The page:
Ayotzinapa is the most notorious of a number of high-profile cases of human rights abuse to take place within the last eighteen months. In July 2014, the Mexican army’s 102nd Battalion reportedly massacred 22 alleged gang members in cold blood, at a warehouse in Tlatlaya, Mexico State, with human rights NGO ProDH revealing a document signed by the battalion’s commander that ordered troops to "take down the criminals in the dark”.
In May of this year, federal police and army units allegedly massacred 42 members of the Cartel Jalisco Nueva Generación in Michoacán. Two months later, the 97th Army Battalion kidnapped and executed seven day-laborers in Zacatecas.
Despite mounting evidence that Mérida money is effectively funding the abuse of human rights, critical voices remain isolated within U.S. policy-making.
At a conference in February of this year, William Brownfield, Assistant Secretary of the Federal Bureau of Alcohol, Tobacco and Firearms, insisted that cases like Ayotzinapa “(did) not mean that bilateral cooperation has failed.” Meanwhile, the U.S. Congress recently spent $680 million buying a fleet of Black Hawk helicopters for Mexican security forces.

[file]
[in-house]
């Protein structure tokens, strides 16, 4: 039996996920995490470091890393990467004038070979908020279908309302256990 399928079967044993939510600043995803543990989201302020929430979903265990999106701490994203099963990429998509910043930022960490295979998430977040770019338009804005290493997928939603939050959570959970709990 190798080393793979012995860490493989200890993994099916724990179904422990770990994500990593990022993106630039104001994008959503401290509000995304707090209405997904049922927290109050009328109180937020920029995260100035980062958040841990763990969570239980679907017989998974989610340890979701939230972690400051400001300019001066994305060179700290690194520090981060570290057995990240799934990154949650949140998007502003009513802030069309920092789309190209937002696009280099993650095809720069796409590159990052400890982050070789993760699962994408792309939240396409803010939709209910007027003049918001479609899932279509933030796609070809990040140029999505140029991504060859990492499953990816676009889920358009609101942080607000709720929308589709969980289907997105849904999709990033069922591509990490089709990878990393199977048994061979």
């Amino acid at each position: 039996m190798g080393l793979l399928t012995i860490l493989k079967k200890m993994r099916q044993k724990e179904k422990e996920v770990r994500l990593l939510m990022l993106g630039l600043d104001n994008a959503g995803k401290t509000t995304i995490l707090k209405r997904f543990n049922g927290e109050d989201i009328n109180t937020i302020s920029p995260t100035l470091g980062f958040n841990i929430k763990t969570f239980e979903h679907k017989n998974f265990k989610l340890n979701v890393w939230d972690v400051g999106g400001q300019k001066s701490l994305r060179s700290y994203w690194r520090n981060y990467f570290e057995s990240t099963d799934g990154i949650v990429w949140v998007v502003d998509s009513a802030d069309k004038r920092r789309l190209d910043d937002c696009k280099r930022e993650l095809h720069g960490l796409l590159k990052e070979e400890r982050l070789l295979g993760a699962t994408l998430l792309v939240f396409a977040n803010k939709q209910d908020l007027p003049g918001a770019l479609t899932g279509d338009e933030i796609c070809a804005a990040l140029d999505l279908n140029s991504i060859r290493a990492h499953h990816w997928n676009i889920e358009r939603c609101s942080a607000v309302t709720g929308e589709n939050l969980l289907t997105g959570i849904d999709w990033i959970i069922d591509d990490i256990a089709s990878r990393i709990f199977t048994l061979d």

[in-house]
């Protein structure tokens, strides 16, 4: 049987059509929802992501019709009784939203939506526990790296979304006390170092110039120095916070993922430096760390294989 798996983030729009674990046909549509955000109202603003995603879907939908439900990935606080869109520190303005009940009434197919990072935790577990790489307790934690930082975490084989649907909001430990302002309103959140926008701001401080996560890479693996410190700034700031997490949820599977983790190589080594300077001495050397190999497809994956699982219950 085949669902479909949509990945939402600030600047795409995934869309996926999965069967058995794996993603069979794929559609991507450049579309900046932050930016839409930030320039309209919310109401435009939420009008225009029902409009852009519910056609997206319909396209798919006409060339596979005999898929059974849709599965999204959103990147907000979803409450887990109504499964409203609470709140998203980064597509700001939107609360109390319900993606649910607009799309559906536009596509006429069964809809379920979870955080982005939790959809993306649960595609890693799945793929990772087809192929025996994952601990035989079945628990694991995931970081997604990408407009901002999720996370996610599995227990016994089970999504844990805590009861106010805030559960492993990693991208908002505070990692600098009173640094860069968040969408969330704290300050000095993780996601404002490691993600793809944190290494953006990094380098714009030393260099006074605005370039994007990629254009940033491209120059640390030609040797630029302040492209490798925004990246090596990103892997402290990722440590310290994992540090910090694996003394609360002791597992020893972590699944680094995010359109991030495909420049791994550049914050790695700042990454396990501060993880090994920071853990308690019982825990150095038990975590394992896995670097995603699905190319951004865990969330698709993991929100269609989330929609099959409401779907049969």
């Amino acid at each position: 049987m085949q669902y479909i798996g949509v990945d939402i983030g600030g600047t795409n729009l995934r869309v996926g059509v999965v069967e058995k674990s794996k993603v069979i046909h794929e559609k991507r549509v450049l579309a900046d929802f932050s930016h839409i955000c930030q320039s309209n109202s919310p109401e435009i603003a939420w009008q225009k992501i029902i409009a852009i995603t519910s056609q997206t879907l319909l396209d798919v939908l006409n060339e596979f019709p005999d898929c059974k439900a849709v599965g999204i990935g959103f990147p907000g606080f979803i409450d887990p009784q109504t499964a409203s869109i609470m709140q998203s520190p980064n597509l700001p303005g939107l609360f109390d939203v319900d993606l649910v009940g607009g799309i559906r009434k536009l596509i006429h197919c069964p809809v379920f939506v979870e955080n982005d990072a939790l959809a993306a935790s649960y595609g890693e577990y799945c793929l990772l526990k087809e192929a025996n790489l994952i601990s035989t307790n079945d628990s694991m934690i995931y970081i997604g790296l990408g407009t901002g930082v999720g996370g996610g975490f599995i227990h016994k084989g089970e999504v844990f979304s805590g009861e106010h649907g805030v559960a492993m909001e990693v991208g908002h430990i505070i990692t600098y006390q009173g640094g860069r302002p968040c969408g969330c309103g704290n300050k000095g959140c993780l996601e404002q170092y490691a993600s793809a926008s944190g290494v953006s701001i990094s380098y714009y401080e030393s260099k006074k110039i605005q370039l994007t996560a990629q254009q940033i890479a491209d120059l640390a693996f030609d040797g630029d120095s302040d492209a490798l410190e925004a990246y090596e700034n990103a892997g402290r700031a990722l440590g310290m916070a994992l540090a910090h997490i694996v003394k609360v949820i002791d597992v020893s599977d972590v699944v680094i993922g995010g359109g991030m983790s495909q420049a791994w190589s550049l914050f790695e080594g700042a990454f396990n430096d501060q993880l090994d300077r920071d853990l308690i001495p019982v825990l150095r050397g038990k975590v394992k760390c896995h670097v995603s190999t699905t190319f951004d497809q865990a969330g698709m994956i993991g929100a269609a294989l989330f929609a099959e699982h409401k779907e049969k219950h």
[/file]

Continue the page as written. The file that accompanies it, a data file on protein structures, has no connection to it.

In Mexico, however, Plan Mérida has been blamed for worsening the country’s security situation. Over 43,000 people died by homicide during Peña Nieto’s first two years in charge, compared with 14,000 during Calderón’s first two years. Disappearances have doubled from six per day under Calderón to 13 per day under Peña Nieto, according to the government’s Register on Missing Persons.
For many experts, a rethink is overdue.
According Gustavo Gil, director of political analysis at Integralia, a Mexico City consultancy firm, the rule of law should replace military aid as the central pillar of the Mérida Initiative.
“As long as Mexico’s institutions are unable to impose the rule of law,” he says, “the routine violation of human rights will continue.”
Gil cites a 2013 study by Mexico’s National Institute of Statistics and Geography (INEGI), which indicates that 94 percent of all crimes committed in Mexico go unpunished — “a damning indictment” of the country’s security policies, he says.
Mexico’s failure to hold its own security forces to account is costing lives — but so, too, is the failure of the U.S. policy-makers to ask quite where Mérida Initiative money is going.
Despite reports from Mexico’s National Secretary on Security that 10,000 people died violently in the first half of 2015, President Obama has requested a further $116 million in spending from Congress, for handover in 2016.
The bill for the Mérida Initiative —in terms of U.S. spending and lost human lives— looks set to rise, with no upward limit in sight.